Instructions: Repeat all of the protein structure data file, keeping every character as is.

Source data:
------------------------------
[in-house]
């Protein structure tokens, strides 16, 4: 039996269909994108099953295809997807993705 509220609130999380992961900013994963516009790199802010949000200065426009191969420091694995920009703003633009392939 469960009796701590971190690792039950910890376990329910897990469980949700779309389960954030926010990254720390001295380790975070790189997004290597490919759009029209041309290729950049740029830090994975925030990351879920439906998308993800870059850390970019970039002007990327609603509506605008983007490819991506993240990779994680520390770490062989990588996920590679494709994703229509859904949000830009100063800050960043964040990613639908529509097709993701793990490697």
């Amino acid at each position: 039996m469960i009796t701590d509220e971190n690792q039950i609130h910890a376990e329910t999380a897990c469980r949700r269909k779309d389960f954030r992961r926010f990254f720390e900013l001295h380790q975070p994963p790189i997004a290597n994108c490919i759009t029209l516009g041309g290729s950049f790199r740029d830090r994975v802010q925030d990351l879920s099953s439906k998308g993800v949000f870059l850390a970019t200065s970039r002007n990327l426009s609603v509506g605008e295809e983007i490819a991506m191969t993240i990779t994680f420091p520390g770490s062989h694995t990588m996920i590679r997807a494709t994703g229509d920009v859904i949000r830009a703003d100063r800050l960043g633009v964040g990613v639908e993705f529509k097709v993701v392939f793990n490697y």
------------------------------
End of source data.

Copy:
[in-house]
């Protein structure tokens, strides 16, 4: 039996269909994108099953295809997807993705 509220609130999380992961900013994963516009790199802010949000200065426009191969420091694995920009703003633009392939 469960009796701590971190690792039950910890376990329910897990469980949700779309389960954030926010990254720390001295380790975070790189997004290597490919759009029209041309290729950049740029830090994975925030990351879920439906998308993800870059850390970019970039002007990327609603509506605008983007490819991506993240990779994680520390770490062989990588996920590679494709994703229509859904949000830009100063800050960043964040990613639908529509097709993701793990490697």
């Amino acid at each position: 039996m469960i009796t701590d509220e971190n690792q039950i609130h910890a376990e329910t999380a897990c469980r949700r269909k779309d389960f954030r992961r926010f990254f720390e900013l001295h380790q975070p994963p790189i997004a290597n994108c490919i759009t029209l516009g041309g290729s950049f790199r740029d830090r994975v802010q925030d990351l879920s099953s439906k998308g993800v949000f870059l850390a970019t200065s970039r002007n990327l426009s609603v509506g605008e295809e983007i490819a991506m191969t993240i990779t994680f420091p520390g770490s062989h694995t990588m996920i590679r997807a494709t994703g229509d920009v859904i949000r830009a703003d100063r800050l960043g633009v964040g990613v639908e993705f529509k097709v993701v392939f793990n490697y």